• Makes things that don’t follow require and show importance. Shining breakthroughs.
  • Don’t have to start from scratch
  • Suppresses whims of superiors
  • Requires specific understanding of why there is a need to break or go outside the style guide.
  • Offers a good amount flexibility. “guide” not “rules”.
  • Offers ownership
    • Will be used by team that creates it
  • Solidifies branding and identity
  • Saves time building.
  • Makes communication smoother.
  • Provides consistency.
  • Easier to maintain whatever the style guide is for.
  • Can provide for an early testbed.


  • Requires time, commitment, and execution
  • Requires maintenance
  • Requires buy-in and use
  • Might have to defend (often) against haters.
  • Could provide a false send of security
    • Ex. just because an app passes Apple’s guidelines, doesn’t make it useful or important.
  • Can stifle innovation or creativity
  • Requires adjustment period to use
  • Balancing comprehesiveness and flexibility
  • Can become stale
  • Not always shared across organization
    • Ex. Print department may have their own style guide, while the web department does too
  • How to reconcile web and print style guides
  • Overall investment
  • Can become too authoritative, or “gospel-like”
  • Misuse of the style guide
  • Not having ownership can mean not using
    • If team uses old team’s style guide
  • Can be a significant barrier to entry, specifically to contributing to a (open source) project.
  • Can be very negative if style guide goes against larger, universal styles
  • May limit creativity
  • Requires expertise

Is there common ground?

For the last few minutes we talked about whether there is any opportunity for the community of technologists and journalists to make community-wide style guides; the AP Stylebook being a good example as it is used across many new organizations. Also, the ProPublica News Nerds guide is an interesting example that is specific journalism but not to one newsroom.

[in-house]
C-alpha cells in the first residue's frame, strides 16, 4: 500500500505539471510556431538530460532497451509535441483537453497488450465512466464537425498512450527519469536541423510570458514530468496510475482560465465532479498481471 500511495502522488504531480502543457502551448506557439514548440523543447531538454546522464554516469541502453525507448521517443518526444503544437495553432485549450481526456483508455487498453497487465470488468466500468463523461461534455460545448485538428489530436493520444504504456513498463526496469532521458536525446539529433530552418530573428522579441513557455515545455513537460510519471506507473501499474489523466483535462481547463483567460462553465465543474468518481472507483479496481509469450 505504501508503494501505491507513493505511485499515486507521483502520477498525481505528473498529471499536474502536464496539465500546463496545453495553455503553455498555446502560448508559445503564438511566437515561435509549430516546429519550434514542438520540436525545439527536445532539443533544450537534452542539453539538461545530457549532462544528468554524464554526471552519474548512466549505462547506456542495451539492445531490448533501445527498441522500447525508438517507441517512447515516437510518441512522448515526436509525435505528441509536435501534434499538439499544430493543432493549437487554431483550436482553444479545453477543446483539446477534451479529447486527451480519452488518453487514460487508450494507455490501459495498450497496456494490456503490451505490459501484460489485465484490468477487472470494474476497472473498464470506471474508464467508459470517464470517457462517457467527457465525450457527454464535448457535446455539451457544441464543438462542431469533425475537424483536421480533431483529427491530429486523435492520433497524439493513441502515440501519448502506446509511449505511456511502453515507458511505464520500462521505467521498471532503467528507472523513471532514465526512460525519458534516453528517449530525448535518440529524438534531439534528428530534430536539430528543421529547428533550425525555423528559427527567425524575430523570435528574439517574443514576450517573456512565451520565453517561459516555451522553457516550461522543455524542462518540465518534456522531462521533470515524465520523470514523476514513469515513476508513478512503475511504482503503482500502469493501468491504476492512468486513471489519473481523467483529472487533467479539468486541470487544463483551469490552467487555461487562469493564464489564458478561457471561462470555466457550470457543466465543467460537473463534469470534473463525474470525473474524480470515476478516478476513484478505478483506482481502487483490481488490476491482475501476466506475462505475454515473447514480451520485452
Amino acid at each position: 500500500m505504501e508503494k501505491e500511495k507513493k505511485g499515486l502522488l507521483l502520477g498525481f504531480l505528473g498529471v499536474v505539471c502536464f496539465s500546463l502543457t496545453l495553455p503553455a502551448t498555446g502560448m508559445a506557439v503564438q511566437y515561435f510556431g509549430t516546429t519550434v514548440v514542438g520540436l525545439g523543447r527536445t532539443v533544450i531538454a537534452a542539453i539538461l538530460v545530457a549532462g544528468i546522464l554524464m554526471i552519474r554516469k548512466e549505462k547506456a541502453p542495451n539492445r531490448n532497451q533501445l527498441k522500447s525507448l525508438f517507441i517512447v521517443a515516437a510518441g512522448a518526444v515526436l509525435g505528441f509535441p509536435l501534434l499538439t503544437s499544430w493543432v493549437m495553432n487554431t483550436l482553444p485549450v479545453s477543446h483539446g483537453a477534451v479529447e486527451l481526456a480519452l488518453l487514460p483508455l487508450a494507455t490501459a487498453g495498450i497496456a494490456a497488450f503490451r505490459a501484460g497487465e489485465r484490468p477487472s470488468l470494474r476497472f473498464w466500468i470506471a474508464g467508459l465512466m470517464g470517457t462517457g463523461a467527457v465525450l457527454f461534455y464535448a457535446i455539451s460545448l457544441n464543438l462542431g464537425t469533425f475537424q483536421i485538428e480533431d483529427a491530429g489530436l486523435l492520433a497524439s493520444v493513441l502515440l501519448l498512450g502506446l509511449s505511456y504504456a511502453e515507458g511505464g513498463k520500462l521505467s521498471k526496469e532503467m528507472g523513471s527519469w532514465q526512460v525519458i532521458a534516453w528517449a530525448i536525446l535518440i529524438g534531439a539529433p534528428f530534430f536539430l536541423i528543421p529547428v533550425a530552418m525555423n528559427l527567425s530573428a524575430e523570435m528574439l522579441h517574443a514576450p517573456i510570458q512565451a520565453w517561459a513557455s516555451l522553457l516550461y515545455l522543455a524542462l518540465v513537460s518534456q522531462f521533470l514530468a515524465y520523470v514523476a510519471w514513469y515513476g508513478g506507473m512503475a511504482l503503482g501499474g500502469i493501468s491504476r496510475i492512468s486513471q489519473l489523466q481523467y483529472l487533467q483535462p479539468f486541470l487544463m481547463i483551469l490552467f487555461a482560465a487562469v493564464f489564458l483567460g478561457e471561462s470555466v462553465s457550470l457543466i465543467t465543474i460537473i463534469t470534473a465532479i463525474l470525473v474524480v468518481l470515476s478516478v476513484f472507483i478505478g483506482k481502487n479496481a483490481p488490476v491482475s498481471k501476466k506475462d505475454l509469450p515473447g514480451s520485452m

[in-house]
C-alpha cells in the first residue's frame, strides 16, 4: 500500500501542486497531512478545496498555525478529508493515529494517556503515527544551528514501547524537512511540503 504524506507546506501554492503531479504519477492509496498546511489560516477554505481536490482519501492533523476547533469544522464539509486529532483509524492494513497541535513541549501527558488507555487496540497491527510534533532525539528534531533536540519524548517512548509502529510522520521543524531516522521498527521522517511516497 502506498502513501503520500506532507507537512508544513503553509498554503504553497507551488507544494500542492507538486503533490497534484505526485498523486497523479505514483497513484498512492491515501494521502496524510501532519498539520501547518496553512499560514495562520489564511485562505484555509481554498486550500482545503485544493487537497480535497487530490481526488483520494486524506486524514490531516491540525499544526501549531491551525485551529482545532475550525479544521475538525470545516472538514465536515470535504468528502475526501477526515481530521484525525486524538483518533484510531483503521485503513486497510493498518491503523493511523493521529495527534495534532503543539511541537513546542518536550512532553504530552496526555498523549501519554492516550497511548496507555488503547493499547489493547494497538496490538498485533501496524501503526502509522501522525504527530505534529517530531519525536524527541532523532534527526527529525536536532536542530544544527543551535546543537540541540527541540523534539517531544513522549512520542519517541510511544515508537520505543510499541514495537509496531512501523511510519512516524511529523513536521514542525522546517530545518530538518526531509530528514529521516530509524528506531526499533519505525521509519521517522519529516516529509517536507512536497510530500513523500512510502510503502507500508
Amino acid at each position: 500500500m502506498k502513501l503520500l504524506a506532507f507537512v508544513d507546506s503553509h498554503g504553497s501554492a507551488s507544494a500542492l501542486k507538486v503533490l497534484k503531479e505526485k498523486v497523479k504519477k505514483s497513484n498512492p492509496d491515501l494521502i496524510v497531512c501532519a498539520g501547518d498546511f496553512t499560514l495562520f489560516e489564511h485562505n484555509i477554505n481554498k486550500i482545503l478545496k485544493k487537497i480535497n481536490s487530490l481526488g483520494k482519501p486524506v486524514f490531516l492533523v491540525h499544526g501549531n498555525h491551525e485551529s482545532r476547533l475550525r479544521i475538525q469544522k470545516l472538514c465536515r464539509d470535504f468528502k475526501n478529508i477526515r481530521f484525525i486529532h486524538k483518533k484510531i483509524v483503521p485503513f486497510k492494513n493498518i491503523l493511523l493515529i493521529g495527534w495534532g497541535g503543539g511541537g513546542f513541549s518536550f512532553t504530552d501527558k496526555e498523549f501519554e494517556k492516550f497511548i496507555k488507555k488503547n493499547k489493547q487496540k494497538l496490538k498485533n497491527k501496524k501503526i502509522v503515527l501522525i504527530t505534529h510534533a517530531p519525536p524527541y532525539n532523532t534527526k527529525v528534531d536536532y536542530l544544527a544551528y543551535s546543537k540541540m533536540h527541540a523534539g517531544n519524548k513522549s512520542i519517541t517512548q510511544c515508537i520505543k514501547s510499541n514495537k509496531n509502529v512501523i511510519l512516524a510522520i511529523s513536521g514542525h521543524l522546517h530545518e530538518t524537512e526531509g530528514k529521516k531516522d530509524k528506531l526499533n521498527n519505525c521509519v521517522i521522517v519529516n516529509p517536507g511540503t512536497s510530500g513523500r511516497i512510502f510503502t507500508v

This was a tough one to answer and definitely one we couldn’t get too far in just a few minutes. But here are a few general thoughts we came up with.

  • There are definitely things that don’t have or require a specific journalism context such as coding style guides. Overall, there is no reason to write Javascript in a way that is specific to journalism.
  • The AP Stylebook is somewhat unique in that AP content is so widely distribution to so many organizations.
  • Design related guides are usually very tied to an organization and specifically its identity and branding which makes it difficult to allow it to be useful across organizations.
  • There was also interest expressed about guides on how to do things specifically in a journalism context.
    • (Open source) tools for data processing and other journalism activitis.
    • How to write a README for other journalists.
    • How to release open source software.
    • Best way to evaluate tools.
The Determined Dill